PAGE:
“Kentucky is another state that really needs to be worried about HPV,” Winter said. “We have some of the highest rates of cervical cancer here in Kentucky.”

Even more concerning, said Winter, is that fewer than half Kentucky females are up-to-date on HPV vaccines and two-thirds of them haven’t gotten a single dose of the vaccine, which is given in a three-dose series. Kentucky ranks 37th among the states for this measure.

HPV can also cause cancers of the vagina, vulva, penis, anus, rectum, throat and the back of the tongue. The CDC reports that each year, about 47,199 new cases of cancer are found in parts of the body where HPV is often found. Of those, about 37,300 of them are caused by HPV.

Covid-19 vaccines still available and free

Winter noted that the end of the national public-health emergency for Covid-19 means that getting Kentuckians vaccinated against the disease has become normalized.

And because the now single-dose bivalent vaccine is recommended for everyone 6 months and older, Winter said it needs to be considered a routine childhood vaccination.

“We have to routinize it in every way possible, routinize it for our conversations with parents and for routine childhood visits, getting it incorporated fully into the childhood schedule,” she said.

That’s not not being done yet, the data shows.

“When we look specifically at children, 94% of those under the age of 5 have never been vaccinated against Covid and 74% of children in the 5- to 11-year age group have never been vaccinated,” Winter said. “So we are still not making this routine for children. It’s not being offered and provided in the settings that it  needs to be offered and provided.”

Winter also stressed that Covid-19 vaccines are still readily available and free, even though the commercialization of the vaccine is expected to come in late summer or fall.

“This is why we need to work now to get this routinized as much as we can into clinics and settings where people are routinely getting vaccinated,” she said.

She added that the latest guidance is for people 65 and older to get an additional booster and that guidance for everyone else is likely coming.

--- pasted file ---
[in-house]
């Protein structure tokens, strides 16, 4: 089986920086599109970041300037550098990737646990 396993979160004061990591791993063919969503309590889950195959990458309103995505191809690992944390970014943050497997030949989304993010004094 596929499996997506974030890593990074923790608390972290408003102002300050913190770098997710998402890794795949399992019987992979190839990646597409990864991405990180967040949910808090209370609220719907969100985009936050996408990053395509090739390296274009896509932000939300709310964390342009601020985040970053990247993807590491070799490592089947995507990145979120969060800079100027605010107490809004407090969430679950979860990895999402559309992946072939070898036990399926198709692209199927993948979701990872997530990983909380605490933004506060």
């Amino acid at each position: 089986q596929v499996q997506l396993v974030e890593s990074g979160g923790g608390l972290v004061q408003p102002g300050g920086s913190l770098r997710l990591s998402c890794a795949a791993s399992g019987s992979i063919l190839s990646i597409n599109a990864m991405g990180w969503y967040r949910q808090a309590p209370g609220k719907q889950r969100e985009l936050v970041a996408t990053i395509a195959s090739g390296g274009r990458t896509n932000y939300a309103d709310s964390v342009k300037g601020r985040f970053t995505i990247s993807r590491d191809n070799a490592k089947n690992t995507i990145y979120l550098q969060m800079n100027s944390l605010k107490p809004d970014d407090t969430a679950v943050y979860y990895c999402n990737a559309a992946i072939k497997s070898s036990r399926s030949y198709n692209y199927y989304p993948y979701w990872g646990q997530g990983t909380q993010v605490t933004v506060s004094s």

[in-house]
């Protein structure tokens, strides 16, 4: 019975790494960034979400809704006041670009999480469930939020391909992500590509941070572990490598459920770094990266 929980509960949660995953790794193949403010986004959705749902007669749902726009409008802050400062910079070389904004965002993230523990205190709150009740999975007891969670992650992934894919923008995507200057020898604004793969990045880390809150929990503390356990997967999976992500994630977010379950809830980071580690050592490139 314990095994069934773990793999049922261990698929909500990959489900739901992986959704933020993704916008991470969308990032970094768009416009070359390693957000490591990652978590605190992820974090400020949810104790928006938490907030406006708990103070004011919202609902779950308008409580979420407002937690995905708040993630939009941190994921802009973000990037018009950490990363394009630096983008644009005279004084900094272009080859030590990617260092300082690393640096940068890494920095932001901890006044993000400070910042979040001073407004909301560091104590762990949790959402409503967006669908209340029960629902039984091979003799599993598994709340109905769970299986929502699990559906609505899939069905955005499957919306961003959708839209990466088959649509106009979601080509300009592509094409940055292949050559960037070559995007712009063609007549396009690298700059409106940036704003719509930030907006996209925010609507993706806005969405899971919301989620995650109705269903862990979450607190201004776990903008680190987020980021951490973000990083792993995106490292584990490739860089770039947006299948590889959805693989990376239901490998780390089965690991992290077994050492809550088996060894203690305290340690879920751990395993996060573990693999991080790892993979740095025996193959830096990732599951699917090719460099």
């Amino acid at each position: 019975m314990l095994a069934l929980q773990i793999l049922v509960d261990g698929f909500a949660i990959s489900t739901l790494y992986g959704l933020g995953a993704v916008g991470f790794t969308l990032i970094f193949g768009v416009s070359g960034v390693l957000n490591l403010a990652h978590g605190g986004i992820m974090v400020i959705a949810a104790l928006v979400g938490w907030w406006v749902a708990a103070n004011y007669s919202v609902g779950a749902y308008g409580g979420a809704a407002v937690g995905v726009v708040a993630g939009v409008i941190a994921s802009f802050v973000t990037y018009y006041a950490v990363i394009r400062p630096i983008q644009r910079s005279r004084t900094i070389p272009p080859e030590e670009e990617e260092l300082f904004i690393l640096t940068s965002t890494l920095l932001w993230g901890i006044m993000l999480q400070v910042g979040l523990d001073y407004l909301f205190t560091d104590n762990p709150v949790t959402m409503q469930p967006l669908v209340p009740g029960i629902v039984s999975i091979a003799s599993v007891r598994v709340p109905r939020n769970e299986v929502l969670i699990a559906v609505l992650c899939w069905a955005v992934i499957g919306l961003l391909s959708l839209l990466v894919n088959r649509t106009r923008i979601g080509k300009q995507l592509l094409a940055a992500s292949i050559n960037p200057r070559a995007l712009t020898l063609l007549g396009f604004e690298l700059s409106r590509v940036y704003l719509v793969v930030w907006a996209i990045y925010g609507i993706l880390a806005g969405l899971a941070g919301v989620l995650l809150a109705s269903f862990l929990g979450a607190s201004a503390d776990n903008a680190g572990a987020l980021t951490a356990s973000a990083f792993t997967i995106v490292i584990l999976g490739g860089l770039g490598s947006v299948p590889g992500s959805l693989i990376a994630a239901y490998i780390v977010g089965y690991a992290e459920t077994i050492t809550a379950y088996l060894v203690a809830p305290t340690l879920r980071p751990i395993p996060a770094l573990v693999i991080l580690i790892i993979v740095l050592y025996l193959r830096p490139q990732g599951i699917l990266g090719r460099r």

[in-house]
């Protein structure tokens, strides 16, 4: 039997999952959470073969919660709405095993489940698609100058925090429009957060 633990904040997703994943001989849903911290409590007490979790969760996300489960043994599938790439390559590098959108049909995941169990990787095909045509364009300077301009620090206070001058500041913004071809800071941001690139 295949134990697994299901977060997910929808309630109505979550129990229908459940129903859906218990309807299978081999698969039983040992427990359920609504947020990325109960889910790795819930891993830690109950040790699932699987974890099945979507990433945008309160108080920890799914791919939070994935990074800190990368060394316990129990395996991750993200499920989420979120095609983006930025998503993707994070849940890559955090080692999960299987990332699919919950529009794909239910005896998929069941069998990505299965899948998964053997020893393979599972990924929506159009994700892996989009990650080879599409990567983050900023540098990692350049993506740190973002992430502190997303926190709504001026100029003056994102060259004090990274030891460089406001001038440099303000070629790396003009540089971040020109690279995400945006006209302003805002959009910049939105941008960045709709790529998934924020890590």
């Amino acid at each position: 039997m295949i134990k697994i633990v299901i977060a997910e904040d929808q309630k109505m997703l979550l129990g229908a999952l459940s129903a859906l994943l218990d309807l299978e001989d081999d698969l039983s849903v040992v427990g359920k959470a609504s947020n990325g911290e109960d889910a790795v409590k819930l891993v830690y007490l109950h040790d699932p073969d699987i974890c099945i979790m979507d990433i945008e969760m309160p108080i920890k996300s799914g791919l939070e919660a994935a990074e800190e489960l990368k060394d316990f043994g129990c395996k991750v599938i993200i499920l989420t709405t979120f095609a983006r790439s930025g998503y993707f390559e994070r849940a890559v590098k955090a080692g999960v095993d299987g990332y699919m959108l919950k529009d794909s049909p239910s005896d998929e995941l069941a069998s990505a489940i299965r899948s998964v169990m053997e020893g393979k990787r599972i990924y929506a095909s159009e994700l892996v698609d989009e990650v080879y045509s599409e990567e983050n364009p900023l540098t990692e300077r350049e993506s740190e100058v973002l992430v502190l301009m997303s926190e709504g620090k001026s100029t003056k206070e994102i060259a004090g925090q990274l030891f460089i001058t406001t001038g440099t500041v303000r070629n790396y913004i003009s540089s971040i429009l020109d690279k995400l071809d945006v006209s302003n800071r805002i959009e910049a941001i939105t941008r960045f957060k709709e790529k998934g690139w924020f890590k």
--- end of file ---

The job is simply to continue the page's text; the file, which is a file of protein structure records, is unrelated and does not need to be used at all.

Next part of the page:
Vaccinations work

Winter said the measles exposure that thousands of people had in February at the spontaneous revival at Asbury University in Wilmore turned out to be a public-health success story.

An unvaccinated Jessamine County resident who attended the revival in Februrary had Kentucky’s third reported case of measles in three months, but Winter said there has not been one secondary measles case from that exposure. She noted that the person with measles wore a surgical-type mask at “a lot” of the events.

“The reality is, most people are immune to measles,” Winter said. “Most people are fully vaccinated or had measles as a child. So we do not have this crisis of a population-level issue. What we have are targeted individuals and ages where we need to get back on track. So, this is where we need to focus.”

Even with this public-health victory, Winter cautioned that without a high level of population immunity, the potential for a super-spreading event would remain.

Organizers of the summit hope it will be an annual event. Amber Malott, chair of the Immunize Kentucky Coalition, which is part of the Kentucky Rural Health Association, said its mission is to “create equitable access to vaccinations across the commonwealth.” As part of that mission, she said they will hold free pediatric immunization symposiums in Morehead June 20 and Owensboro June 29.

Previous Article
Next Article